As I’ve gotten older, I find myself enjoying instrumental/ambient/space music more and more. These chaotic and ever-accelerating times lend themselves to a musical genre that encourages reflection and relaxation.
In earlier posts, I brought to our faithful readers’ attention the wonderful music of Kevin Keller and CFCF. In this one, I want to showcase another outstanding artist working in the “Downtempo” realm of music: General Fuzz. The musical brainchild of composer James Kirsch, General Fuzz has released 7 albums, and you can download them all for free (yes, FREE. He explains the motives behind his generosity here) at his website. I started at the beginning with 2002’s eponymous General Fuzz album, and I’m slowly working my way through to his latest, 2014’s Oughta See. The problem is, every album is such a beautiful gem of contemplative melodies that I can’t leave one for the next. However, if your curiosity is piqued and don’t know where to start, let me suggest checking out Kirsch’s 2008 masterpiece, Soulful Filling. Here’s my favorite track from that collection:
Kirsch’s music is carefully constructed to seduce the listener with perfectly arranged musical miniatures that avoid being saccharine. In other words, I was immediately attracted to his music, I have listened to it repeatedly, and I have yet to tire of it. I keep finding new and delightful details in each hearing. Here’s how he explains it in his own words:
Unless your music is simple and poppy, or incredibly accessible, most people won’t be able to make sense of it on first listen, and consequently not return for a second listen. I can not approach my own music with fresh ears – I’m intimate with every second of it. It’s great to have someone who’s not a huge music fan listen to my music before I release it to gauge how most people will receive it. It has previously helped shape the ordering of tracks on an album. Accessible music will always be more popular than complex music.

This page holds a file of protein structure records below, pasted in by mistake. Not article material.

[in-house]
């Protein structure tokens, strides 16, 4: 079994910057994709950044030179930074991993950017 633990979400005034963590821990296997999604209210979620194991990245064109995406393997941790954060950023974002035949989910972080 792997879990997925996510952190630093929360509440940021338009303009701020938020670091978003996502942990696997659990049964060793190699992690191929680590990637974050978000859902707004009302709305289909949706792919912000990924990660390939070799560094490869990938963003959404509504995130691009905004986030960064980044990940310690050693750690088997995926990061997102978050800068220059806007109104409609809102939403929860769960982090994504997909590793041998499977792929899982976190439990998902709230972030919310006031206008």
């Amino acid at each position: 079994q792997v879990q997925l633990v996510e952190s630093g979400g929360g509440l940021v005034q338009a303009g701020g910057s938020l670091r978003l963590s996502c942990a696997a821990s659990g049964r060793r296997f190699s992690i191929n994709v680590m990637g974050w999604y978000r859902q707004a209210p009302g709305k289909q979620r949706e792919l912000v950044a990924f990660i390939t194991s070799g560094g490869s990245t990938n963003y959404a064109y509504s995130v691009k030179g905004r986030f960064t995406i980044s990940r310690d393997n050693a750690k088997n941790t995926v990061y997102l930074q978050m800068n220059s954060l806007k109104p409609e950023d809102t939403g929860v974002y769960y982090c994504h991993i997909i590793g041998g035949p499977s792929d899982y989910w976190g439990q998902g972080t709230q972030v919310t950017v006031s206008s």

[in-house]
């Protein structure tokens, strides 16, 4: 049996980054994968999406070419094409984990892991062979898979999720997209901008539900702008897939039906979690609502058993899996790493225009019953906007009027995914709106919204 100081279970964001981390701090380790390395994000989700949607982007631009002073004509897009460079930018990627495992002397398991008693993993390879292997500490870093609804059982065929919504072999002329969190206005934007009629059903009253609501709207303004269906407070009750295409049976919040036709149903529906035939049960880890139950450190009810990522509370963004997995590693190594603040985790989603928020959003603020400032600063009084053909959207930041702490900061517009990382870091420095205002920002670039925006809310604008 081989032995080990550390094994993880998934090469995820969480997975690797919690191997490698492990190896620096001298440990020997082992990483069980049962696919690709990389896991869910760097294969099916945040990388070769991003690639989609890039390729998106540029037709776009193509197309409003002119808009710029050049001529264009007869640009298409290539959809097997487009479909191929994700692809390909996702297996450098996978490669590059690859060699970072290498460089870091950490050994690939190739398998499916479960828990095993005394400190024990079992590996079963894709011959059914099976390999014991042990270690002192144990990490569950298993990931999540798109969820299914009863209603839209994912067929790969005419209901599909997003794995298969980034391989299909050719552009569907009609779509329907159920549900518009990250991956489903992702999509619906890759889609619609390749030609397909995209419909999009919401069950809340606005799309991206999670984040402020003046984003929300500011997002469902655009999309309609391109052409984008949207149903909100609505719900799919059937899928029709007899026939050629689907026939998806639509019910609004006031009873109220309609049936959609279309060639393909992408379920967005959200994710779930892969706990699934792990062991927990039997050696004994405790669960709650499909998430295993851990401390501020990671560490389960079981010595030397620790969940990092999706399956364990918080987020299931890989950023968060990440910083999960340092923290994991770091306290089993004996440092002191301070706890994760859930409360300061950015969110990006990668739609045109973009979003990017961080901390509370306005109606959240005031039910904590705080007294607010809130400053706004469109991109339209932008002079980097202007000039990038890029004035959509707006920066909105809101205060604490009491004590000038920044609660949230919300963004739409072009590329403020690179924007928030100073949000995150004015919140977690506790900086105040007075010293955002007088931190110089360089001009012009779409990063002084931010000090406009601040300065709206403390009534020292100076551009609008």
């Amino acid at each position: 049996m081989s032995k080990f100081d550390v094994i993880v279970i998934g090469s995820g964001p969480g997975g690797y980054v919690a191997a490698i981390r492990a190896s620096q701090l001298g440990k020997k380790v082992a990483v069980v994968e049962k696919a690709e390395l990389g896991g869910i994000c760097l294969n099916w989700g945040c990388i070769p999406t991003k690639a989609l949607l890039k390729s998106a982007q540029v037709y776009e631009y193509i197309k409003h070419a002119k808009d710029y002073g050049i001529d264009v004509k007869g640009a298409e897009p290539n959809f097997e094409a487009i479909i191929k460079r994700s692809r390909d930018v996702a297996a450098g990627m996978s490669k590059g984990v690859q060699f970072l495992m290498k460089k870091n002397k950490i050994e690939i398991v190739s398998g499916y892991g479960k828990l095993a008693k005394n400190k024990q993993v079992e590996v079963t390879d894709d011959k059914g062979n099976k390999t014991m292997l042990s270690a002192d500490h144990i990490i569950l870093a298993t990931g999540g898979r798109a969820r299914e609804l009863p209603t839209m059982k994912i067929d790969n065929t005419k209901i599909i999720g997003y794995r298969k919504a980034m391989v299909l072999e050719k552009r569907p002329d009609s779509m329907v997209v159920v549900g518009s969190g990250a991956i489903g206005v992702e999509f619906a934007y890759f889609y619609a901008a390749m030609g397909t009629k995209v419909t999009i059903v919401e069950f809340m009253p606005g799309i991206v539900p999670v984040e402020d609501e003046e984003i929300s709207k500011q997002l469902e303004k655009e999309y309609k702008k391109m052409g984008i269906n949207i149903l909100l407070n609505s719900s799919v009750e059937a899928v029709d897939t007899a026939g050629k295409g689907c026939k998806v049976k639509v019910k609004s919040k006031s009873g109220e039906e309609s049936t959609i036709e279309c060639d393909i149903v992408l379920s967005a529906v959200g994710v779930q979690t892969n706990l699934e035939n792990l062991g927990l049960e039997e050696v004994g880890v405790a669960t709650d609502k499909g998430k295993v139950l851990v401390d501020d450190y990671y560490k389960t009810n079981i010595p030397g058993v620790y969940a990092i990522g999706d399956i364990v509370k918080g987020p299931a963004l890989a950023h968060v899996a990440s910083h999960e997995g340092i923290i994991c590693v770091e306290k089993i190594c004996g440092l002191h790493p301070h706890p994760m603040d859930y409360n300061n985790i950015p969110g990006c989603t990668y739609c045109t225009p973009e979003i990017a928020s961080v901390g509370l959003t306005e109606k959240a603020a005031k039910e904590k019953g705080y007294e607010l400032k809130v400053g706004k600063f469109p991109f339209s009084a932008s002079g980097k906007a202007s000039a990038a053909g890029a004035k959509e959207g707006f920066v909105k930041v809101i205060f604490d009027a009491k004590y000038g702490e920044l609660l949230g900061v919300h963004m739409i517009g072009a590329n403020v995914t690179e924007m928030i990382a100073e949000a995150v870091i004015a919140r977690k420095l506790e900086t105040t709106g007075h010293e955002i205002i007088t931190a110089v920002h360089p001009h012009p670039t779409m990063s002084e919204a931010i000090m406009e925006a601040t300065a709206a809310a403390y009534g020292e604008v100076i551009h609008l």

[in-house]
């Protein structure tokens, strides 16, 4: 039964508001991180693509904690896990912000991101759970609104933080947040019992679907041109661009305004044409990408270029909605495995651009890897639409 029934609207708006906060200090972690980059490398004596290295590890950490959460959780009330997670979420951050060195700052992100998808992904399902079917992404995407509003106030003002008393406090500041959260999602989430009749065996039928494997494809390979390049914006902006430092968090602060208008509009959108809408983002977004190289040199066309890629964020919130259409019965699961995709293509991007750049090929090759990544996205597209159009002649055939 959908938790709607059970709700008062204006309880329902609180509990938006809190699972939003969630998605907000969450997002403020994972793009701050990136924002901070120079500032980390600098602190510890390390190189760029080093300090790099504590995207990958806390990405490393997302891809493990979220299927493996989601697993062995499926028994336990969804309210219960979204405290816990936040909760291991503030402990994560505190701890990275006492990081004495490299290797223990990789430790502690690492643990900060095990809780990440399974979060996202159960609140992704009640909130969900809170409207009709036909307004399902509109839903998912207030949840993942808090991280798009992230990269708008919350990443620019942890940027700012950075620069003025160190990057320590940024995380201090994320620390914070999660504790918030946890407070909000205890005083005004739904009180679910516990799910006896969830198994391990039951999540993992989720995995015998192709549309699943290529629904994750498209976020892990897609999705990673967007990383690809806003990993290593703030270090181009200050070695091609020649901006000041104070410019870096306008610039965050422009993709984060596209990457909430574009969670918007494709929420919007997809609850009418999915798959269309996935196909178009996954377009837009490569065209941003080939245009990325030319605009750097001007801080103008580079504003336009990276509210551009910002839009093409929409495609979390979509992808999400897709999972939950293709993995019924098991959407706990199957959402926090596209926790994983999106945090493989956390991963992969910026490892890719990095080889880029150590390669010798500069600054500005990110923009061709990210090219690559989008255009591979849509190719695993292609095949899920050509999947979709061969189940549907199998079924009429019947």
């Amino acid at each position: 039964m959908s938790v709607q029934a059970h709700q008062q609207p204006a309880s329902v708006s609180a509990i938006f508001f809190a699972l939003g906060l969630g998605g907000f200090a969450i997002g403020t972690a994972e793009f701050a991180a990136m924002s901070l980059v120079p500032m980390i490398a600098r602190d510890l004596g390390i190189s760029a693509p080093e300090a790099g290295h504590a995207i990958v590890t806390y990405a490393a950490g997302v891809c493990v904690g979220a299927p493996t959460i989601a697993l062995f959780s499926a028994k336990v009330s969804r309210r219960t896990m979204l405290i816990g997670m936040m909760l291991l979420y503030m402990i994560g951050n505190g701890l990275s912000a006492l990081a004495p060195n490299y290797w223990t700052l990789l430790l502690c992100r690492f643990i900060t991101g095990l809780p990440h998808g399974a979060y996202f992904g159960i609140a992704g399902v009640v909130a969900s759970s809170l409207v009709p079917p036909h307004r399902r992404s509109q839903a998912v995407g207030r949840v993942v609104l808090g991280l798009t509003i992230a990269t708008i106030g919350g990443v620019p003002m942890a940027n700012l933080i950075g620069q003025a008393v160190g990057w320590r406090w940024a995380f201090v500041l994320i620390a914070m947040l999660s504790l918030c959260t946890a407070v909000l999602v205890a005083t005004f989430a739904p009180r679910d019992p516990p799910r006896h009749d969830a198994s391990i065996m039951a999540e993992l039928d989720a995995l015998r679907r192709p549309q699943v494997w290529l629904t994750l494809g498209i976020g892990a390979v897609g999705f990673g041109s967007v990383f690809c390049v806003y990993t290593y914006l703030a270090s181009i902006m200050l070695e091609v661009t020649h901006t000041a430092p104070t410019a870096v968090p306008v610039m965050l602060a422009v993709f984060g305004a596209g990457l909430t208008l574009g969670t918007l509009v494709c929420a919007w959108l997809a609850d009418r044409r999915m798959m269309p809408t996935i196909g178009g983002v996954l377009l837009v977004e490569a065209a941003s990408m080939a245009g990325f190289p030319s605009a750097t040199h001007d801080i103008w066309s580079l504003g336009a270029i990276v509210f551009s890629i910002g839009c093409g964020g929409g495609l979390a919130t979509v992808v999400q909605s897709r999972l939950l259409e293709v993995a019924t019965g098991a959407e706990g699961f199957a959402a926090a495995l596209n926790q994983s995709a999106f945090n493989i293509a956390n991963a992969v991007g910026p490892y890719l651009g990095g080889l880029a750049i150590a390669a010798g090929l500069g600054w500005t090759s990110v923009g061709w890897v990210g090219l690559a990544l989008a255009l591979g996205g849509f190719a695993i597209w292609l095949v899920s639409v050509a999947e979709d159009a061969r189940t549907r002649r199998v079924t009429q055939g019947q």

I’ve learned that it often takes many listens for people to start really enjoying my music. My favorite story is of a co-worker who’s cd player broke with my cd in it, so they had to listen to it all day on repeat. The next day he told me never to stop writing music.
James Kirsch is attempting something courageous in these days of a collapsing music industry: he is producing extraordinary music and giving it away – trusting that those who “get it” and enjoy it will respond with donations. I hope his experiment is successful – we need more composers of his caliber thriving in today’s music scene.